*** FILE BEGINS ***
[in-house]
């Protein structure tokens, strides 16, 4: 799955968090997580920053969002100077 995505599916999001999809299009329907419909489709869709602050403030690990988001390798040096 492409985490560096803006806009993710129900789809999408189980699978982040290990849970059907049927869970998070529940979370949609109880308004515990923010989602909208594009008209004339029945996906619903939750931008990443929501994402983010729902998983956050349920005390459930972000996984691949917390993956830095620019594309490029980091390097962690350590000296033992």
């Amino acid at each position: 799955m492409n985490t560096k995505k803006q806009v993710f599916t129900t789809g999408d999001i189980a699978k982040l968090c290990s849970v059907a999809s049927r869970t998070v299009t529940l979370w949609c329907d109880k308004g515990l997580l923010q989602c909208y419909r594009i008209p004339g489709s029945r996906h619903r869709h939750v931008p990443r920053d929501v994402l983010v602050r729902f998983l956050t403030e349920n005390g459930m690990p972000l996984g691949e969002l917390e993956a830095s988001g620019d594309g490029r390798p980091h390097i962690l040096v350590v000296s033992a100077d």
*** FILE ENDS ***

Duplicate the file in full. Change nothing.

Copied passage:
[in-house]
């Protein structure tokens, strides 16, 4: 799955968090997580920053969002100077 995505599916999001999809299009329907419909489709869709602050403030690990988001390798040096 492409985490560096803006806009993710129900789809999408189980699978982040290990849970059907049927869970998070529940979370949609109880308004515990923010989602909208594009008209004339029945996906619903939750931008990443929501994402983010729902998983956050349920005390459930972000996984691949917390993956830095620019594309490029980091390097962690350590000296033992």
């Amino acid at each position: 799955m492409n985490t560096k995505k803006q806009v993710f599916t129900t789809g999408d999001i189980a699978k982040l968090c290990s849970v059907a999809s049927r869970t998070v299009t529940l979370w949609c329907d109880k308004g515990l997580l923010q989602c909208y419909r594009i008209p004339g489709s029945r996906h619903r869709h939750v931008p990443r920053d929501v994402l983010v602050r729902f998983l956050t403030e349920n005390g459930m690990p972000l996984g691949e969002l917390e993956a830095s988001g620019d594309g490029r390798p980091h390097i962690l040096v350590v000296s033992a100077d």